Scottish vlogger caught up in copyright row with BBC

A controversial vlogger who claims his YouTube channel was shut down without warning has become caught up in a copyright dispute with the BBC.

Stuart Campbell, who operates a popular video blog advocating Scottish independence, claims that YouTube took down his Wings over Scotland channel “for copyright breaches” following requests from the BBC.

According to a report in The Scotsman, Mr Campbell claims that the BBC had “gone on a crusade against pro-independence sites” and launched “mass takedown demands” to get content of this kind removed from the internet.

His comments come after the BBC publicly complained about the use of its material on third party websites and in internet videos earlier this year.

Wings over Scotland’s YouTube videos featured several clips of news and current affairs broadcasts, including those from BBC News – and the disgruntled vlogger believes this is partly why his channel was unexpectedly shut down.

However, he says that the BBC content used as part of his videos was always “in full compliance with fair-use laws” and that the surprise decision to remove his page was completely unnecessary and unfair.

In response, the BBC has admitted that it did “take action” over copyright concerns, but has said that it never contacted YouTube to request the removal of Mr Campbell’s channel.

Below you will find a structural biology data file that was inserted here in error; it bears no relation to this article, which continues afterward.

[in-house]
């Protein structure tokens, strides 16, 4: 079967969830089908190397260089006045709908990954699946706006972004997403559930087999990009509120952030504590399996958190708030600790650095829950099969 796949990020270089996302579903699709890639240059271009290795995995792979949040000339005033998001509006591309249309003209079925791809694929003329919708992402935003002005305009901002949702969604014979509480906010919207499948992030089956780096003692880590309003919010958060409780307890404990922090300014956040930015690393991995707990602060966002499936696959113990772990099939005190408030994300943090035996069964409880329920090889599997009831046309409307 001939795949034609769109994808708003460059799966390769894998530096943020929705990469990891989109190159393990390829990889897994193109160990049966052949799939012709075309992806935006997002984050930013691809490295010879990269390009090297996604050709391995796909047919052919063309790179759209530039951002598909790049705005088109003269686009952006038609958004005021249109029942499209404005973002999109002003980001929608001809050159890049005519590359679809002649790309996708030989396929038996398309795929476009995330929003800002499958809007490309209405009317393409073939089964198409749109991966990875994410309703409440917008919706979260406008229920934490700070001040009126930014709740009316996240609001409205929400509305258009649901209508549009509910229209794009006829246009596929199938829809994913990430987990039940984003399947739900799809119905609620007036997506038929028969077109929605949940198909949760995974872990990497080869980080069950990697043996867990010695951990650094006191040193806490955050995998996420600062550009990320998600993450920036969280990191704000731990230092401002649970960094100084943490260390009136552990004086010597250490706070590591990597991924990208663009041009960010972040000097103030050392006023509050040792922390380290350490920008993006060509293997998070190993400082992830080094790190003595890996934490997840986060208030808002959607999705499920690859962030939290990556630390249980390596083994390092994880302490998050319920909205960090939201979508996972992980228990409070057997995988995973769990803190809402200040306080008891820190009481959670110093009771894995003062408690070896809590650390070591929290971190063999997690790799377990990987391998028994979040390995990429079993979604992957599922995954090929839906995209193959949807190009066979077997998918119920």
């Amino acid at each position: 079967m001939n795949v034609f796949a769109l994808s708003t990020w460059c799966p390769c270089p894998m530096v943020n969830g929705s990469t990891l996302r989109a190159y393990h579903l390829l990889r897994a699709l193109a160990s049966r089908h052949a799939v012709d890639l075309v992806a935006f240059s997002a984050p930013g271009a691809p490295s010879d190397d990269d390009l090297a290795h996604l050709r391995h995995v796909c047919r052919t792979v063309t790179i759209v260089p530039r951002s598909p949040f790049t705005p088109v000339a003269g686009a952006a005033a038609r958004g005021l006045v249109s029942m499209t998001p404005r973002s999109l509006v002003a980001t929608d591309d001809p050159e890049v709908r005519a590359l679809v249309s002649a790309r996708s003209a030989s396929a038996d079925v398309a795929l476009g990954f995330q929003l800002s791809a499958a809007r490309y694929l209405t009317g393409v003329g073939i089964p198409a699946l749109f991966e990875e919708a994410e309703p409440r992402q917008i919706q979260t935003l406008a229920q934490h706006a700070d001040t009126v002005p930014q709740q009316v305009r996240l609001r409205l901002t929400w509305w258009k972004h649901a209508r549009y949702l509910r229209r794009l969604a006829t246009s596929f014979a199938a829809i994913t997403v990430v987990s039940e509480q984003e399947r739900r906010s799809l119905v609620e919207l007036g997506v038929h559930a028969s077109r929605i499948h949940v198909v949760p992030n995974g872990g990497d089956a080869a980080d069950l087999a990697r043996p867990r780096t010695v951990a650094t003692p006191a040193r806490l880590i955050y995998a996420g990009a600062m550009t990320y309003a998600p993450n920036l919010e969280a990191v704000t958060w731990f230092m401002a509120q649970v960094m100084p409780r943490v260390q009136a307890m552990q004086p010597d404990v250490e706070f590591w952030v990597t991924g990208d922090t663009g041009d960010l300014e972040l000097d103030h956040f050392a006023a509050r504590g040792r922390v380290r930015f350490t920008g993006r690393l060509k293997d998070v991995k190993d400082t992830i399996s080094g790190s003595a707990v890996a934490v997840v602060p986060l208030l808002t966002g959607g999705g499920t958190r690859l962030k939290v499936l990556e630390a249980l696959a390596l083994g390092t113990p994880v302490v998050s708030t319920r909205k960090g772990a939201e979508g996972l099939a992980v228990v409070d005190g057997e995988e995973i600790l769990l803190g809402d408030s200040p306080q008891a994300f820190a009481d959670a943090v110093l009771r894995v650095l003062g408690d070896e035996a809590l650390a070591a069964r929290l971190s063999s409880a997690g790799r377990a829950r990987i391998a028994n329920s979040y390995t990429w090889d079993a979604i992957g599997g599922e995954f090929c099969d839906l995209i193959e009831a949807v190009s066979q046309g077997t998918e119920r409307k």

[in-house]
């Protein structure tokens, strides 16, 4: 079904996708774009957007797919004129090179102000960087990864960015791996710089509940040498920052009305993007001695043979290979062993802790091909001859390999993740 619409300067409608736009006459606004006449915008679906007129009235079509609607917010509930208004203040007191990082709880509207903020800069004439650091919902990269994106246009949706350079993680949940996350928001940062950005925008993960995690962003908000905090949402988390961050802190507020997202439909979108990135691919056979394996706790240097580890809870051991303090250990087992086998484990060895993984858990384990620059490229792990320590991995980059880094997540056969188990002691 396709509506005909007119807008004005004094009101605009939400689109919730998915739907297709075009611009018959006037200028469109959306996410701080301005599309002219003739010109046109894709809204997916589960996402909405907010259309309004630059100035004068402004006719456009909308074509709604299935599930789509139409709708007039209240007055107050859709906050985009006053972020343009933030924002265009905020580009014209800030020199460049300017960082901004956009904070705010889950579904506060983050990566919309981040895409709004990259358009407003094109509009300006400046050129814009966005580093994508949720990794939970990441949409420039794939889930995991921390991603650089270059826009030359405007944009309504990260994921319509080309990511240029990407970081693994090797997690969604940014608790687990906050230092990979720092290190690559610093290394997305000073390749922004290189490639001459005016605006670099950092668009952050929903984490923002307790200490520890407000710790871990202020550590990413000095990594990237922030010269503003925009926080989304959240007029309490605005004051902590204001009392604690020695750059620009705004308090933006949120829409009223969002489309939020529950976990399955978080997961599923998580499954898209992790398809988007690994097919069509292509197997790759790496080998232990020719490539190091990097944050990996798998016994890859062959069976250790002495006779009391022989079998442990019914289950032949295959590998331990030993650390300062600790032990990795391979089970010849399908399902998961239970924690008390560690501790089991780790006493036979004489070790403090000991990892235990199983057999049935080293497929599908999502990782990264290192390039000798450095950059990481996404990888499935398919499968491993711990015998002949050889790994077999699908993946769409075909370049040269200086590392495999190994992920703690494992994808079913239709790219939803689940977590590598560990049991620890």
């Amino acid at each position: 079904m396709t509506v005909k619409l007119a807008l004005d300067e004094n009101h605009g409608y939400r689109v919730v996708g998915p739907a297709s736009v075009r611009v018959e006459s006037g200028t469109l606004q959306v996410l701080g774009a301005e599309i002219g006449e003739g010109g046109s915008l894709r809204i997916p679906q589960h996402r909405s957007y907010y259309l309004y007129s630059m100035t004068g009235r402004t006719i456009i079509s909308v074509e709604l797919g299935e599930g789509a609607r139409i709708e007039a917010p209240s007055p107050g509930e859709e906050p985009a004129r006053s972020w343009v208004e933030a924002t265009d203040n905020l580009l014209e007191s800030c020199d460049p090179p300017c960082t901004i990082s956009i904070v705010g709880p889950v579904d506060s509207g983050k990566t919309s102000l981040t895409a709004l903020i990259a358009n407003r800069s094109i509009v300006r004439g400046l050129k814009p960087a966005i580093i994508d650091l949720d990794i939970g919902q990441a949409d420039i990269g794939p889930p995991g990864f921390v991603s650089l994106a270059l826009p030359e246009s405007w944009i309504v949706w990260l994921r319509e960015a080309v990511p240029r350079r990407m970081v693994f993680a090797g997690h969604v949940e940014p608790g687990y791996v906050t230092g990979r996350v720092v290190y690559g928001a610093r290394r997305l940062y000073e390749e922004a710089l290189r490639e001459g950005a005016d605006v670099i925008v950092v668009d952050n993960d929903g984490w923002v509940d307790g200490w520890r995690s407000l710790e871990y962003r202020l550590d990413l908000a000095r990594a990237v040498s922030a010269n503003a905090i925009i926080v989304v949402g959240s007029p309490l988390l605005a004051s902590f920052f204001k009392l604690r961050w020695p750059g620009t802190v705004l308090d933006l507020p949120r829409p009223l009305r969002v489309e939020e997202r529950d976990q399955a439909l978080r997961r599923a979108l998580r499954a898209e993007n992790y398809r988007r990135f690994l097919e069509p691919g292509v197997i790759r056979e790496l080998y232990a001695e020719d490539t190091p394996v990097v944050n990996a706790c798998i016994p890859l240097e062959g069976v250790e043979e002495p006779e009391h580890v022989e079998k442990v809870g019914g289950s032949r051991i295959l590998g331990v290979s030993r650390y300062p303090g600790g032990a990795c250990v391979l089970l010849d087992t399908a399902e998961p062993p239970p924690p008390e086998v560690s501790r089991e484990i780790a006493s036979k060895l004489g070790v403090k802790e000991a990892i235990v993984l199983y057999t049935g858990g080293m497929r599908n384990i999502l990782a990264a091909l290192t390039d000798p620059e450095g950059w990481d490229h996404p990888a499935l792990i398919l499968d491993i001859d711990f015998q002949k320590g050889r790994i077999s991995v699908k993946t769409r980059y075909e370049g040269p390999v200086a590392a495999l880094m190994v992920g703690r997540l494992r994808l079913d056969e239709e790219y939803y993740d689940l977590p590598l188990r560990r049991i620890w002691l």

“The latest assault on Wings: our YouTube channel has been deleted, without warning, ‘for copyright breaches’ despite zero copyright strikes,” Mr Campbell said.

“The channel is a huge repository of political evidence, much of it not recorded elsewhere. It complies completely with copyright law,” he added, admitting that a “small number” of individual complaints had been received in recent years, but that these had always been “resolved” amicably.

In response, a spokesperson on behalf of the BBC, said: “Whenever we receive complaints about large volumes of our material being posted or used without authorisation we look to take action to protect our copyright.

“This action is normally limited to asking for individual videos to be removed and the BBC did not ask or demand for these whole channels to be taken down.”

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Maung Aye
Maung is a partner in our Corporate and Commercial department. He joined Mackrell Turner Garrett following corporate law positions in London and in a leading regional firm in Essex. Maung read European Legal Studies at Lancaster University and the Università degli Studi di Trento and is a fluent Italian speaker.